RE: SPACE EXPANSION(another space question)

Webb_S (
Fri, 8 May 1998 12:33:46 -0400

Hal Finney wrote:
> One problem with simplistic space expansion models is that
> space may be
> infinite. In the simplest models from general relativity, if
> the density
> of the universe is so small that it will expand forever and
> not contract,
> that also implies that the universe, although curved, does not "close"
> and so goes on forever.
> You can still have an expanding universe even if it is
> spatially infinite.
> It just means that distant objects move apart, slowly at
> first, and then
> faster and faster.

It's been a loooong time since I exercised my astrophysical neurons, and
this seems as good a time as any...

Correct me if I'm wrong, doesn't the rate of change of the Hubble
constant indicate a limit (i.e., the speed of light) at a distance of
something like 15 billion light years? If the universe were larger than
that, anything beyond this point would have to be receding faster than
light, in apparent contradiction with relativity.

Also, I think the contraction and closure you're referring to are two
different things. A low-density universe may forever continue to expand
and yet have a finite area.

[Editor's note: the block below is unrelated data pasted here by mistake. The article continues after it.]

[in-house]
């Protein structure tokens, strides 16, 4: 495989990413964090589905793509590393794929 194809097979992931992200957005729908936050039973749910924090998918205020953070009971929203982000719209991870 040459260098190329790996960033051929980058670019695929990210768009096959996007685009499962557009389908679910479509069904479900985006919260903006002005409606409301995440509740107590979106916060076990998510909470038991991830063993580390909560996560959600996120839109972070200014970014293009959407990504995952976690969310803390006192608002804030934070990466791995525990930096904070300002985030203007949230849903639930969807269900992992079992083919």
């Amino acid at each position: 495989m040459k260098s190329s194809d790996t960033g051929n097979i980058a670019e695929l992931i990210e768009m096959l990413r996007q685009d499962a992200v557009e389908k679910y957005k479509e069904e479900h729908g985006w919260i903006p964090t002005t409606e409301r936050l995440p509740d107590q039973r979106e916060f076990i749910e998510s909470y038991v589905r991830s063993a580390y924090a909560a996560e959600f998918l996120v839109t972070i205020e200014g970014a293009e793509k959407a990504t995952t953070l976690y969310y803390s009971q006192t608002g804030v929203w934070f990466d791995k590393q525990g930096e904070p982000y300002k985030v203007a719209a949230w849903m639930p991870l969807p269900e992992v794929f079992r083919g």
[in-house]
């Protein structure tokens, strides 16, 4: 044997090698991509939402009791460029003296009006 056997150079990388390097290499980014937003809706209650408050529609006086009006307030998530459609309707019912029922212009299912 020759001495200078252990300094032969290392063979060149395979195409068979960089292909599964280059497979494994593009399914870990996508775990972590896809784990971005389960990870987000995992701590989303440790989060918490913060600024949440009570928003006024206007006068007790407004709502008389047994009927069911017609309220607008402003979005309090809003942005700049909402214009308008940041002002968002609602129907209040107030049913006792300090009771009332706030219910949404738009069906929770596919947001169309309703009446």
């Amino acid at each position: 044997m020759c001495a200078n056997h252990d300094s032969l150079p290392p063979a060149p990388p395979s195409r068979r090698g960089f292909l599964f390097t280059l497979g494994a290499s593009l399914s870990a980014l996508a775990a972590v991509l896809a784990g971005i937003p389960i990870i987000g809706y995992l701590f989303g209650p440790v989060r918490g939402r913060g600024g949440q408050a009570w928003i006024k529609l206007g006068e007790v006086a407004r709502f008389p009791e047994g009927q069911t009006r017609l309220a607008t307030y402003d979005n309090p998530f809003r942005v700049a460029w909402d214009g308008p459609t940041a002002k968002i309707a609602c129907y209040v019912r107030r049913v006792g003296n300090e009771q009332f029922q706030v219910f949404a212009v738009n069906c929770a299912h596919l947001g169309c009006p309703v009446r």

> Suppose space were not expanding. It is three dimensional, obviously
> (ignoring the "time dimension"). Would you demand that there exist a
> four dimensional space in which the three dimensional one was
> embedded,
> in order to give it reality? And would that four dimensional
> space have
> to be part of a larger five dimensional space, which is itself part of
> a six dimensional one, and so on?
> All this is conceivable, but is it really necessary? I don't
> think we need
> to assume there are higher dimensional spaces in order to give ours
> reality.

At the macroscopic level of reality, four dimensions seem to provide the
most useful model of spacetime. I don't see why four dimensions
necessarily implies five or six.

> Even though our space is said to be "curved", and expanding, those
> properties do not require higher dimensional spaces, either.
> Curvature is
> like a gradual internal warping of space, so that large
> enough triangles
> don't have angles that add to exactly 180 degrees. It can be fully
> described without reference to any larger embedding space.
> Likewise the expansion of space can be expressed soley in terms of the
> relations between objects within our universe. There is no need to
> postulate a higher dimensional universe which ours is part of.

The "internal warping of space" you describe seems isomorphic to a
four-dimensional spacetime, although the 4-D model provides (to me at
least) an easier to understand picture of things. Whether of not there
really "is" a fourth dimension doesn't seem particularly important
unless we're doing time travel. 4-D models would probably be the most
useful if one were conducting large-scale engineering projects where an
understanding of the spacetime topology were important, however.